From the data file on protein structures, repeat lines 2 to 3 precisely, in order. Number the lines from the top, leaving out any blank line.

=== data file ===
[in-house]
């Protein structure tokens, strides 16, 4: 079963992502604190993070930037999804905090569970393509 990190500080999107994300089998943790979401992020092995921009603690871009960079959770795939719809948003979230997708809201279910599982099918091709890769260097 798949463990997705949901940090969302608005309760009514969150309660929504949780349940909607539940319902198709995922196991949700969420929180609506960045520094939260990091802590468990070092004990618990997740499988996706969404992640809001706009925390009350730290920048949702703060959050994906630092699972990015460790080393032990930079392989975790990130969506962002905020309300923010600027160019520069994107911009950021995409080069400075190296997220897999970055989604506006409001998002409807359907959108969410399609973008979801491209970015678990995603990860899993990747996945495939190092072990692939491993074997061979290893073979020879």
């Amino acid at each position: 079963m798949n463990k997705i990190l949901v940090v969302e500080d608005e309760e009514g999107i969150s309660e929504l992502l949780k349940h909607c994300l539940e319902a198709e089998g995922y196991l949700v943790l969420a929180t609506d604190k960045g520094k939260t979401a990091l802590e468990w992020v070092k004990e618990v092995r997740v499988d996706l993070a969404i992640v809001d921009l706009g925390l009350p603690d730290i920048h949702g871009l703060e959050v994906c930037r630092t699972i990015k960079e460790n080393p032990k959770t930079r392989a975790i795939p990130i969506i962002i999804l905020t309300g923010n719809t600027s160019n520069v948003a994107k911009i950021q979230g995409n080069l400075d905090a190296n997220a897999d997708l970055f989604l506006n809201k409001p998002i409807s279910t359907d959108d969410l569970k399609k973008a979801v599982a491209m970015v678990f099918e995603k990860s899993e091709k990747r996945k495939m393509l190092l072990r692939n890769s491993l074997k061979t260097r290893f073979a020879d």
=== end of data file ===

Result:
């Protein structure tokens, strides 16, 4: 079963992502604190993070930037999804905090569970393509 990190500080999107994300089998943790979401992020092995921009603690871009960079959770795939719809948003979230997708809201279910599982099918091709890769260097 798949463990997705949901940090969302608005309760009514969150309660929504949780349940909607539940319902198709995922196991949700969420929180609506960045520094939260990091802590468990070092004990618990997740499988996706969404992640809001706009925390009350730290920048949702703060959050994906630092699972990015460790080393032990930079392989975790990130969506962002905020309300923010600027160019520069994107911009950021995409080069400075190296997220897999970055989604506006409001998002409807359907959108969410399609973008979801491209970015678990995603990860899993990747996945495939190092072990692939491993074997061979290893073979020879």
């Amino acid at each position: 079963m798949n463990k997705i990190l949901v940090v969302e500080d608005e309760e009514g999107i969150s309660e929504l992502l949780k349940h909607c994300l539940e319902a198709e089998g995922y196991l949700v943790l969420a929180t609506d604190k960045g520094k939260t979401a990091l802590e468990w992020v070092k004990e618990v092995r997740v499988d996706l993070a969404i992640v809001d921009l706009g925390l009350p603690d730290i920048h949702g871009l703060e959050v994906c930037r630092t699972i990015k960079e460790n080393p032990k959770t930079r392989a975790i795939p990130i969506i962002i999804l905020t309300g923010n719809t600027s160019n520069v948003a994107k911009i950021q979230g995409n080069l400075d905090a190296n997220a897999d997708l970055f989604l506006n809201k409001p998002i409807s279910t359907d959108d969410l569970k399609k973008a979801v599982a491209m970015v678990f099918e995603k990860s899993e091709k990747r996945k495939m393509l190092l072990r692939n890769s491993l074997k061979t260097r290893f073979a020879d």